Patronyms can be marked or--for men only--unmarked. Marking in Polish is accomplished in several ways. For men, the suffix -wic(z)/-wicc can be added to the father's given name (e.g., Andrzeiewicz), or syn "son" can be added before the father's full name (Jeromin syn Wojciecha Klepacskiego). In addition, a diminutive suffix, -ik/-yk can be added to the father's given name (Krystoncyk "Little Krystyn"). Women in period always bear feminized bynames formed by adding a suffix to their father or husband's given name or surname. Married women generally use the suffix -owa or -ina/-yna (Jakubowa and Czayczyna), and unmarried women -owna or -anka (Falkowna and Kisczanka). Which suffix is used depends on the relationship and the ending of the name being modified. Widows are often identified with wdowa before the patronymic byname. Unfortunately in many cases, the woman's own given name is not known, as only the feminized bynames are recorded. Such a name would not be registerable in the SCA, as our standards require a given name.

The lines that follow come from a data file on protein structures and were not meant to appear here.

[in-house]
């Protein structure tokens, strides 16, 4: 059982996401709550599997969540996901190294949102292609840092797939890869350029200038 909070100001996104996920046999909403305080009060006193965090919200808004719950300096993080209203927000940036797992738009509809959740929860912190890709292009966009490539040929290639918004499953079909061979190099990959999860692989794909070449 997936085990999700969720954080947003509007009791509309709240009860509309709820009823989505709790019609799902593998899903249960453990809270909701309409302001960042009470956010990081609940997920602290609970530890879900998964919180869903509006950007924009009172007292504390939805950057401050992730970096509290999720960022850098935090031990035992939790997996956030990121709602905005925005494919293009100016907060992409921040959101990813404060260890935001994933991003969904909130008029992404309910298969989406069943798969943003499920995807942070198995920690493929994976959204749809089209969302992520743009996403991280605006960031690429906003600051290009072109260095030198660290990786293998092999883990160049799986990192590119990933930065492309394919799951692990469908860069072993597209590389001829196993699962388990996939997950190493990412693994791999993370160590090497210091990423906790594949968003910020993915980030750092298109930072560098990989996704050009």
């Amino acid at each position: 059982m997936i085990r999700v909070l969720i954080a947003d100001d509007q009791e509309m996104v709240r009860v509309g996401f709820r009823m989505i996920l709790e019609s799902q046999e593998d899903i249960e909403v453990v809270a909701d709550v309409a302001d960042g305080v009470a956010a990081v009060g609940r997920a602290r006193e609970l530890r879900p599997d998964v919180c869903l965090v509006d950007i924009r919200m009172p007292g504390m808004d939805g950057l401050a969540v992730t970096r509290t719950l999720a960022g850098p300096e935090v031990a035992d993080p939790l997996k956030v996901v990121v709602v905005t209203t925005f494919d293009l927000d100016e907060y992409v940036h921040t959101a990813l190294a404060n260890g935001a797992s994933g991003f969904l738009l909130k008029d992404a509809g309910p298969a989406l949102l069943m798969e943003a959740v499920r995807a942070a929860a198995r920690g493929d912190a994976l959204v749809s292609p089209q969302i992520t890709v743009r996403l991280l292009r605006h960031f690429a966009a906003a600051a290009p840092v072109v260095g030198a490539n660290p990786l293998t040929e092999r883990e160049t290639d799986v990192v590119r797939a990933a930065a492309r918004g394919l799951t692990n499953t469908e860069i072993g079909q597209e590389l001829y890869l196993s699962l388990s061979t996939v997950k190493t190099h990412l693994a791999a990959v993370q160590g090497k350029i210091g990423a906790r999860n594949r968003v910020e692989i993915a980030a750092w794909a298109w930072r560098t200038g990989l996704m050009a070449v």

Locative surnames are either formed by using a genitive (possessive) form of the place name with the preposition z, or by using an adjectival form (ending in -ski for men or -ska for women). Descriptive, toponymic, and occupational bynames are also attested, and can be feminized just as the other types of bynames. In addition, Latinized given names and locative bynames, and particles like filius are appropriate for our period, even when combined with Polish surnames. Name patterns include double given names (for men), and double and triple bynames. However, it is not always clear if the second given name is a true given name or an unmarked patronym. Women with multiple bynames generally bear their maiden name and married name, with or without a locative.

From Pelican: Reconsidering Mac and Mc (and ending up at the same place)

In September 2007, Pelican ruled that Mc and M' were scribal abbreviations for Mac and hence unregisterable. Since then, we have found considerable quantities of new Scots language and Anglicized Irish data. Thus, we revisited the question of whether Mc was only an abbreviation through 1600, or if it had begun to take on life as an independent element. Alys Mackyntoich did considerable research in the Records of the Parliaments of Scotland, all of which suggested that Mc remained a variant of (and presumably abbreviation of) Mac until after the end of our period. Thus, we will not change precedent: both Mc and M' will be expanded to Mac for registration purposes. Individuals with names expanded to Mac should of course feel free to use abbreviated forms like Mc and M' as documentary forms of their name.